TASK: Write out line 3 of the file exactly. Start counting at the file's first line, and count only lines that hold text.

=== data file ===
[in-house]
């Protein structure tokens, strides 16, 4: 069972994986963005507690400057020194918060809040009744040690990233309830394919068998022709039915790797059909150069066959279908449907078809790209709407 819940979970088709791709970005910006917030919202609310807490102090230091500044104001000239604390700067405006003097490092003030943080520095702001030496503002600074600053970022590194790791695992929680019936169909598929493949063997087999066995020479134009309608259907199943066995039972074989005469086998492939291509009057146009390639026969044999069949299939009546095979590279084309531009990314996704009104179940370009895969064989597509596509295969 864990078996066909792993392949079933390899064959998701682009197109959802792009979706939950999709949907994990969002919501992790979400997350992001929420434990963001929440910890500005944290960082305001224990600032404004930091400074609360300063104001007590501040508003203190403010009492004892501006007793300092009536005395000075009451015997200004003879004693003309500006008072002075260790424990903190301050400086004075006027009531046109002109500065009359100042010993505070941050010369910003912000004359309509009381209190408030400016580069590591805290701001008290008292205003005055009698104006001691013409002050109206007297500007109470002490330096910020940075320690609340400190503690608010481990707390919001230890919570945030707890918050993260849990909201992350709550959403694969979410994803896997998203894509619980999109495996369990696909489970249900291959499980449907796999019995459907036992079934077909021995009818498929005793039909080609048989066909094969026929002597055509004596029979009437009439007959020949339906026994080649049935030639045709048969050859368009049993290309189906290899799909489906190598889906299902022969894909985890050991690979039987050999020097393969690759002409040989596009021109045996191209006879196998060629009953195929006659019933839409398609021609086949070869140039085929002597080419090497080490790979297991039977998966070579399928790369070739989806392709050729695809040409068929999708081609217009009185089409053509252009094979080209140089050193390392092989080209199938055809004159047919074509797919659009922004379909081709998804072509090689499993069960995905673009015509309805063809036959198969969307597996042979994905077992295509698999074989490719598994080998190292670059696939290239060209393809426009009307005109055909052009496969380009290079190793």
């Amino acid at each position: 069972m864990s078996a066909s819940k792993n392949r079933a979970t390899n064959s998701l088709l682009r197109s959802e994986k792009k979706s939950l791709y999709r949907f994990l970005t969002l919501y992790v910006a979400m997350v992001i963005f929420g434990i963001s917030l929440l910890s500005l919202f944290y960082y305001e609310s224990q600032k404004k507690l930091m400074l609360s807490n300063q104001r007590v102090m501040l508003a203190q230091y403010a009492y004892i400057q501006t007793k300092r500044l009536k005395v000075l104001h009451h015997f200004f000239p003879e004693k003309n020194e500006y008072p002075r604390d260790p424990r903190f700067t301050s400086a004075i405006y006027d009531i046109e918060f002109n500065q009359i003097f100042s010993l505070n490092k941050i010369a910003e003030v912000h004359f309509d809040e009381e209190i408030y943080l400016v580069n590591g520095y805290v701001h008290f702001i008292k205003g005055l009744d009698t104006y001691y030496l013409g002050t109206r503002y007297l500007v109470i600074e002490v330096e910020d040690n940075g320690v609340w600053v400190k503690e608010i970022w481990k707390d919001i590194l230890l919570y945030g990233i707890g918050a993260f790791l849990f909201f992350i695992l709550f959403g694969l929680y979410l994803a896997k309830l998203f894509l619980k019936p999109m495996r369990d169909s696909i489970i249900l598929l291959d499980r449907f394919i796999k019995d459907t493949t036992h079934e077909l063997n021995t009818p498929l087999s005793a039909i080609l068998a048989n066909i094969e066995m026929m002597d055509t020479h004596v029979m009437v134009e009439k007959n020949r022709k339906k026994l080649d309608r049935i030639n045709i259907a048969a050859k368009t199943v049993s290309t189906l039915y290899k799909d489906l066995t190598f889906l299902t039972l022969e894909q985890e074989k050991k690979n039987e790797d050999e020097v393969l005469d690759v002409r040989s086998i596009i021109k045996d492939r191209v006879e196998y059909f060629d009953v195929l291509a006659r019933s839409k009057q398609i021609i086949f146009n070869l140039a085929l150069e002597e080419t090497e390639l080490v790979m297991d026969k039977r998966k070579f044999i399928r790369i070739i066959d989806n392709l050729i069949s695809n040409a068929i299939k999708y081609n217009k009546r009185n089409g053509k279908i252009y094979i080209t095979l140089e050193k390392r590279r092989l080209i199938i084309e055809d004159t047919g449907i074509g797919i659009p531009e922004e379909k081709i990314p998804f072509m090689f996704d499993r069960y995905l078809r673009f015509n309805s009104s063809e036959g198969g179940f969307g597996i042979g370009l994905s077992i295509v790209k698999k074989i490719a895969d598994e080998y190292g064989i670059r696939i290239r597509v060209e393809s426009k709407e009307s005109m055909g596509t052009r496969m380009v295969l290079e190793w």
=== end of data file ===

């Amino acid at each position: 069972m864990s078996a066909s819940k792993n392949r079933a979970t390899n064959s998701l088709l682009r197109s959802e994986k792009k979706s939950l791709y999709r949907f994990l970005t969002l919501y992790v910006a979400m997350v992001i963005f929420g434990i963001s917030l929440l910890s500005l919202f944290y960082y305001e609310s224990q600032k404004k507690l930091m400074l609360s807490n300063q104001r007590v102090m501040l508003a203190q230091y403010a009492y004892i400057q501006t007793k300092r500044l009536k005395v000075l104001h009451h015997f200004f000239p003879e004693k003309n020194e500006y008072p002075r604390d260790p424990r903190f700067t301050s400086a004075i405006y006027d009531i046109e918060f002109n500065q009359i003097f100042s010993l505070n490092k941050i010369a910003e003030v912000h004359f309509d809040e009381e209190i408030y943080l400016v580069n590591g520095y805290v701001h008290f702001i008292k205003g005055l009744d009698t104006y001691y030496l013409g002050t109206r503002y007297l500007v109470i600074e002490v330096e910020d040690n940075g320690v609340w600053v400190k503690e608010i970022w481990k707390d919001i590194l230890l919570y945030g990233i707890g918050a993260f790791l849990f909201f992350i695992l709550f959403g694969l929680y979410l994803a896997k309830l998203f894509l619980k019936p999109m495996r369990d169909s696909i489970i249900l598929l291959d499980r449907f394919i796999k019995d459907t493949t036992h079934e077909l063997n021995t009818p498929l087999s005793a039909i080609l068998a048989n066909i094969e066995m026929m002597d055509t020479h004596v029979m009437v134009e009439k007959n020949r022709k339906k026994l080649d309608r049935i030639n045709i259907a048969a050859k368009t199943v049993s290309t189906l039915y290899k799909d489906l066995t190598f889906l299902t039972l022969e894909q985890e074989k050991k690979n039987e790797d050999e020097v393969l005469d690759v002409r040989s086998i596009i021109k045996d492939r191209v006879e196998y059909f060629d009953v195929l291509a006659r019933s839409k009057q398609i021609i086949f146009n070869l140039a085929l150069e002597e080419t090497e390639l080490v790979m297991d026969k039977r998966k070579f044999i399928r790369i070739i066959d989806n392709l050729i069949s695809n040409a068929i299939k999708y081609n217009k009546r009185n089409g053509k279908i252009y094979i080209t095979l140089e050193k390392r590279r092989l080209i199938i084309e055809d004159t047919g449907i074509g797919i659009p531009e922004e379909k081709i990314p998804f072509m090689f996704d499993r069960y995905l078809r673009f015509n309805s009104s063809e036959g198969g179940f969307g597996i042979g370009l994905s077992i295509v790209k698999k074989i490719a895969d598994e080998y190292g064989i670059r696939i290239r597509v060209e393809s426009k709407e009307s005109m055909g596509t052009r496969m380009v295969l290079e190793w």